Next was Wind Waker , the storyteller here wanted to tell a story of Link and Zelda’s descendants. The style of this story was completely different, hence the cel-shaded “Toon Link.” This style caught on, and was duplicated by the next storyteller. However in Wind Waker the entire world is ocean, Hyrule had been flooded for hundreds of years. So the storyteller ignored this possible future to Ocarina and made up his own, along with a past, The Four Swords Adventures and The Minish Cap, respectively. This storyteller also decides to tell the story of Link battling a new villain, Vatti. Next was a new storyteller who told a dark tale of Hyrule’s future, also without the flood, Twilight Princess. The two stories after that, Phantom Hourglass and Sprit Tracks were continuations of the Wind Waker storyline where the world is flooded. Finally a new storyteller aimed to tell the story that took place before any of this, which was Skyward Sword, the first game in the “timeline.”

So really these timelines aren’t really timelines, they are just showing which legends are related to each other, and Ocarina of Time is the point of origin. Everything that takes place before Ocarina can be placed together. Then there are the games that don’t take OoT into account because that legend hadn’t been told yet. There are the games that take Ocarina into account and tell of a great flood which flooded Hyrule. Lastly of course are the stories after Ocarina that have no mention of a great flood. There are no alternate realities created by time travel or Link’s apparent failure.

Look at it this way, when I talked about all the different storytellers I was of course being metaphorical, but the thing is, there actually were all kinds of different storytellers involved. All kinds of different people have worked on these games and their stories. Siguru Miyamoto, for example, is the creator of Zelda, but these were hundreds of other people making creative decisions, in fact nowadays Miyamoto has little to do with the Zelda plots. A different company even developed the Oracle games, Capcom. With all of these different people and entities it’s nearly impossible to tell a coherent story when it is being released out of order over multiple decades. Instead every time someone develops a new game they find a way to make it fit into the mythology, but if they don’t like a certain aspect of that mythology they choose to ignore it.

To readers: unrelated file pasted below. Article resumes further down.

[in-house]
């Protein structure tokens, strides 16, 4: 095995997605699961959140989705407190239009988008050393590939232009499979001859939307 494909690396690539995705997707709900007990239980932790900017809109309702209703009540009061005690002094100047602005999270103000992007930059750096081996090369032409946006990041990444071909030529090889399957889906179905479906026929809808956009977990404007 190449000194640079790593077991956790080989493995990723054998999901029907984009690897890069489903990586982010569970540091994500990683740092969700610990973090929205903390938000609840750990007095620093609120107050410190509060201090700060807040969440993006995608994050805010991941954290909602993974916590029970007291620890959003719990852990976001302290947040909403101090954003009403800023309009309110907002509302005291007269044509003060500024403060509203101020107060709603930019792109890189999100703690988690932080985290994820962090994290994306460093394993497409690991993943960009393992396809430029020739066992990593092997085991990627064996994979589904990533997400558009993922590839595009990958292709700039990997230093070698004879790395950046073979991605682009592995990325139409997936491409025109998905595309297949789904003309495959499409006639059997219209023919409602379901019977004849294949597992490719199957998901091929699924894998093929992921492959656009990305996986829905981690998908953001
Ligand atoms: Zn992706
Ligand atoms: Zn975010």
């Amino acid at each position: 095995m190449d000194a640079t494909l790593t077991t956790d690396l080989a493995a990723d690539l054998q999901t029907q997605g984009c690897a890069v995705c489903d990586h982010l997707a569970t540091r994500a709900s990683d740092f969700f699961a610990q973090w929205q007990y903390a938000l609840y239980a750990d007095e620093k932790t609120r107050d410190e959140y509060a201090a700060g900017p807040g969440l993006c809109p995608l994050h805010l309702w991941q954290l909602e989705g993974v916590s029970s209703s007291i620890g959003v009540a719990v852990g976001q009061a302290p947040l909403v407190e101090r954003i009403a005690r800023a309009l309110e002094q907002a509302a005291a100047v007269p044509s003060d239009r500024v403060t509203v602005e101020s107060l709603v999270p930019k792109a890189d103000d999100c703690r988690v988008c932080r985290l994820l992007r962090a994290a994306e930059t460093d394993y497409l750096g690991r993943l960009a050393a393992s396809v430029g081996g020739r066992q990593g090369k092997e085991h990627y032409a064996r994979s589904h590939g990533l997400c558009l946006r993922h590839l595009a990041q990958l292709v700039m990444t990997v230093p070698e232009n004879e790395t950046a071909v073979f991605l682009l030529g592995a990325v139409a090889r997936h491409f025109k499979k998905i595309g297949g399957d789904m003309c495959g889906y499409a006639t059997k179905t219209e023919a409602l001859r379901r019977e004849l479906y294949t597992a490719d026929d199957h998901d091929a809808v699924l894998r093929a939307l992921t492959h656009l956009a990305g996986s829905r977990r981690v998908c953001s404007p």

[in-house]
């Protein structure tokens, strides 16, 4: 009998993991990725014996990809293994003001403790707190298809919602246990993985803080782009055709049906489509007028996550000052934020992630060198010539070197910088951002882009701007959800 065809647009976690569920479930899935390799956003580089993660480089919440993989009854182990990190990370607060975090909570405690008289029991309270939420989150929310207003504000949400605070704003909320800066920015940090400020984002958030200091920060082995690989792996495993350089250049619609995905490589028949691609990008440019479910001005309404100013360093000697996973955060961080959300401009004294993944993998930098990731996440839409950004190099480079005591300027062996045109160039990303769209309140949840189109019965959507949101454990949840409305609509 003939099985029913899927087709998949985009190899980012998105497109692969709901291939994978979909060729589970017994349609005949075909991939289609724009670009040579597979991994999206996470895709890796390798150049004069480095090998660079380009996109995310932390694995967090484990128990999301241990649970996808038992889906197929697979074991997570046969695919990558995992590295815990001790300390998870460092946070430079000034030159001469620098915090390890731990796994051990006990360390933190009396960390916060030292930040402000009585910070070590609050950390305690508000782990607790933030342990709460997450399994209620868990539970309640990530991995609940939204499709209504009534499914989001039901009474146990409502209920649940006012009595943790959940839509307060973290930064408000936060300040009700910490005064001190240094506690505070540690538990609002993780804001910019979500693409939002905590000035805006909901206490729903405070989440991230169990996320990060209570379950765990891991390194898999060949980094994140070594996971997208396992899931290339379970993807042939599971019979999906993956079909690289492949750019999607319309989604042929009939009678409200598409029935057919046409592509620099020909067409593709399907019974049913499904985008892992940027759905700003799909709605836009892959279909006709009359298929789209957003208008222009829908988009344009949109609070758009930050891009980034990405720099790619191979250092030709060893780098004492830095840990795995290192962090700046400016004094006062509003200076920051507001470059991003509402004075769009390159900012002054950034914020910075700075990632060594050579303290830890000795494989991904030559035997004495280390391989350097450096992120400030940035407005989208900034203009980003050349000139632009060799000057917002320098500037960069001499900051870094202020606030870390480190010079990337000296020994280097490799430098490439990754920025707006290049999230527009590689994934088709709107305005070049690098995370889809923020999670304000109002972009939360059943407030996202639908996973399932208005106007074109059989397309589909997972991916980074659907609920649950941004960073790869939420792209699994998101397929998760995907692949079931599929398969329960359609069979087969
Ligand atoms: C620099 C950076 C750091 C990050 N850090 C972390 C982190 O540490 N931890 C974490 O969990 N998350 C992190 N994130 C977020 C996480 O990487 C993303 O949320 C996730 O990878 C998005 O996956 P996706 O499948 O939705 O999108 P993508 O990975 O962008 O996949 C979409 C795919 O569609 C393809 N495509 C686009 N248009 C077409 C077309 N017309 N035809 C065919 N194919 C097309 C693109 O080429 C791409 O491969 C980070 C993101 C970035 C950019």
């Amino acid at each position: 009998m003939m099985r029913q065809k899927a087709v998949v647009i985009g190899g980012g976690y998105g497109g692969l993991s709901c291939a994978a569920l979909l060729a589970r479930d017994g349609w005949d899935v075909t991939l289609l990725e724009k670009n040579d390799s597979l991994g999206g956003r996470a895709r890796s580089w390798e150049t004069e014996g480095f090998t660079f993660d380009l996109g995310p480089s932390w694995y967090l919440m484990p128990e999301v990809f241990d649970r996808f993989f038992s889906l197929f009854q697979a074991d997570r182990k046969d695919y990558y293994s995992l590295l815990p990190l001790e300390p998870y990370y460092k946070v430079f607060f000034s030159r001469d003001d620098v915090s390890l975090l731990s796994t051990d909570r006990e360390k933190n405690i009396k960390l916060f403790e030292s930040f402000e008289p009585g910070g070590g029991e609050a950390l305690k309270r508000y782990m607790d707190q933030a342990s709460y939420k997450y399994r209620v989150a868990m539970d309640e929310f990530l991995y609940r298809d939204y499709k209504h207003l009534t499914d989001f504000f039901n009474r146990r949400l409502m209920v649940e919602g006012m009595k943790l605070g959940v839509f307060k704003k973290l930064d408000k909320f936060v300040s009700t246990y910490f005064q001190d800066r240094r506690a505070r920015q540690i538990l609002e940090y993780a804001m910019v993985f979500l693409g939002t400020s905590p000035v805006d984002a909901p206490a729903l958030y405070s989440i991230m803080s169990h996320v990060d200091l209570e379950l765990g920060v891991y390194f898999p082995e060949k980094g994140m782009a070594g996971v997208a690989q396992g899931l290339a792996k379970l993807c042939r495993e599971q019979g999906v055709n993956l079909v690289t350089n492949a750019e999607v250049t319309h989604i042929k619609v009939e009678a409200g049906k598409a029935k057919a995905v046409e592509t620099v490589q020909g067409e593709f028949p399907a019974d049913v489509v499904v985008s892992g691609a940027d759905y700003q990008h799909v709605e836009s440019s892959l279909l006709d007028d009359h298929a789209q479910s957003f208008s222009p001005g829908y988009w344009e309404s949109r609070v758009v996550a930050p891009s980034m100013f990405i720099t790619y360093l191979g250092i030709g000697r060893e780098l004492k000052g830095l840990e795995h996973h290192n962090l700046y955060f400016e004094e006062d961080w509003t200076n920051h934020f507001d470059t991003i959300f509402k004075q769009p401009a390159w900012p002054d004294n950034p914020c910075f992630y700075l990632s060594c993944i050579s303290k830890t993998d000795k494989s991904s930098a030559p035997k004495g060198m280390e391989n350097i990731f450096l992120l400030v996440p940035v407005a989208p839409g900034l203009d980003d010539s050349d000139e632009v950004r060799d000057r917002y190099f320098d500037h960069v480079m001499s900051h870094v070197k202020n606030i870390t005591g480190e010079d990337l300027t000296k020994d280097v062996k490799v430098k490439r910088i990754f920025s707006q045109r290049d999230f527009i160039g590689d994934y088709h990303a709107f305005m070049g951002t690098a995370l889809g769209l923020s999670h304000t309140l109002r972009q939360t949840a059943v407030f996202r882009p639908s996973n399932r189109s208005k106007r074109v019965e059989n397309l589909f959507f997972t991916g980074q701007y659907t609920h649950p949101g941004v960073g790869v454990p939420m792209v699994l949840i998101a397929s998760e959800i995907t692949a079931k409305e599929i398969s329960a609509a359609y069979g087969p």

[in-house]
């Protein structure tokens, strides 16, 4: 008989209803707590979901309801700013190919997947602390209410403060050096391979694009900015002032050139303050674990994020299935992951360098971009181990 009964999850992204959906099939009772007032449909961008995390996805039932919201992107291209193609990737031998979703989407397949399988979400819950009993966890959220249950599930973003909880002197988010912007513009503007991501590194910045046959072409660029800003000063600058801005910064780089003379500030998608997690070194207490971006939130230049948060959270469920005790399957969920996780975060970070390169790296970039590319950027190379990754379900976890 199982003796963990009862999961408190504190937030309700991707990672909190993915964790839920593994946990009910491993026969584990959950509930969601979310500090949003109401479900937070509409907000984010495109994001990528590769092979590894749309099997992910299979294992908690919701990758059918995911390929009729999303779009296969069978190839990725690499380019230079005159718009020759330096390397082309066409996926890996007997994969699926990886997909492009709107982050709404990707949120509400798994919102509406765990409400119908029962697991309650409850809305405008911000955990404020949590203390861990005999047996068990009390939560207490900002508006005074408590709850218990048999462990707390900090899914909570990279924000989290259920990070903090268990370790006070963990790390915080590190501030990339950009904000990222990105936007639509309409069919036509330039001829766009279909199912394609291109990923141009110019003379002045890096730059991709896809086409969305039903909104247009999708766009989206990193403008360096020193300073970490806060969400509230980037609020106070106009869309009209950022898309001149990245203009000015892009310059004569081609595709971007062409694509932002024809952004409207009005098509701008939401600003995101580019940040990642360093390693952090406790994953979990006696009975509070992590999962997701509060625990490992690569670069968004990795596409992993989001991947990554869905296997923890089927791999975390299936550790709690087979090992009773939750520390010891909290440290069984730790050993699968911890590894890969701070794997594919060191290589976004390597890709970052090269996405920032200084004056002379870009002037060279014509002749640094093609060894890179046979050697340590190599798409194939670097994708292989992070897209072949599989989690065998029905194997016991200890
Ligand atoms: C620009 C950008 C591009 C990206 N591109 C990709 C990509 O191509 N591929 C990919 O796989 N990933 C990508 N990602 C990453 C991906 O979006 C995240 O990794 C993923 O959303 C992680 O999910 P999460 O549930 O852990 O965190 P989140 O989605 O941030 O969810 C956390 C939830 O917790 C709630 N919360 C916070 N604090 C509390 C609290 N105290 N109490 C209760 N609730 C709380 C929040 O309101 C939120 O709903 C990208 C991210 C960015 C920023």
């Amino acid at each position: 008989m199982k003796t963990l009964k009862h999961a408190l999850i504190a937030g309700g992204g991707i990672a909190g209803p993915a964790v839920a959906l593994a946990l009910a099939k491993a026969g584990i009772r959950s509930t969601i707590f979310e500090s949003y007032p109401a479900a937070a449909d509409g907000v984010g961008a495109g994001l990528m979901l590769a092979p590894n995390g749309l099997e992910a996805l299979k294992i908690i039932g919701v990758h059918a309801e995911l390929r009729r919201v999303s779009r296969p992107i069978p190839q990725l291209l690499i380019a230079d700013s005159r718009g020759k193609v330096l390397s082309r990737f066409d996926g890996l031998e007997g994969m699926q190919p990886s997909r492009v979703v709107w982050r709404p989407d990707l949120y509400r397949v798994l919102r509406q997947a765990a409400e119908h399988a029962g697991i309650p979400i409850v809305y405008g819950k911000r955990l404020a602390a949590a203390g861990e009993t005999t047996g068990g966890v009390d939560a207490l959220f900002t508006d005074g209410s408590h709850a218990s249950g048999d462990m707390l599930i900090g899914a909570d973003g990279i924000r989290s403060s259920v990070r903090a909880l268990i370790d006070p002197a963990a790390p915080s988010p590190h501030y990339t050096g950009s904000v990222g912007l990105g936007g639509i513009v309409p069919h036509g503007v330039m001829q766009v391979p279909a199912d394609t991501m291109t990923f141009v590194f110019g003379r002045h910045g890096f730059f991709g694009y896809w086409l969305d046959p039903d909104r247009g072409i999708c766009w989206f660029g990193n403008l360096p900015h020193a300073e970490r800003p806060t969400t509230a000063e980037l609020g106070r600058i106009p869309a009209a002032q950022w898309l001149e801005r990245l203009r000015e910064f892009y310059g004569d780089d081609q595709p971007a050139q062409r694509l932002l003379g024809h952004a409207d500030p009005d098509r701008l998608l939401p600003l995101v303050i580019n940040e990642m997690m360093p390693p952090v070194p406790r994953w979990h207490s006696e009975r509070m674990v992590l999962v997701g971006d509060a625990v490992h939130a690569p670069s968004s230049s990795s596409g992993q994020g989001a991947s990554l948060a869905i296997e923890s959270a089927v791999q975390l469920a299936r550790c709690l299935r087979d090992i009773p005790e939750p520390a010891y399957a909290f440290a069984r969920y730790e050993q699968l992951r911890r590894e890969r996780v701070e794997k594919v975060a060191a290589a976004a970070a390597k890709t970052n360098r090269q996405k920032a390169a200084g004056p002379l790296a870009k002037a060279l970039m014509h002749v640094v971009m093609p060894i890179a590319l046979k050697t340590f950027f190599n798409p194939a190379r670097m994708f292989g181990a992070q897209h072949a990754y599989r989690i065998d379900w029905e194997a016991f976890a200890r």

Compare to another fantasy universe told over decades and out of order, the stories about Middle-Earth; The Hobbit, Lord of the Rings, Silmirilion, Lost Tales, and everything else. That is a coherent story, not a bunch of legends with varying degrees of interrelation. What’s the difference? Well I’ll tell you. Tolkien told these stories by himself. He was meticulous, he had pages upon pages of notes, many of his works were not published until after his death; the only additions were done by his own son after his death to fill in the gaps of certain stories. Zelda is more like the oral tradition of storytelling, always evolving like the old legends of King Arthur. This is not to say that one type of storytelling method is superior to the other, I love Zelda and The Hobbit, for different reasons.

There is no need to bend over backward to come up with contrived ways for parallel universes and histories, sometimes a more fluid story is more fun, but we become so obsessed with answers that sometimes we fail to see the beauty in front of us.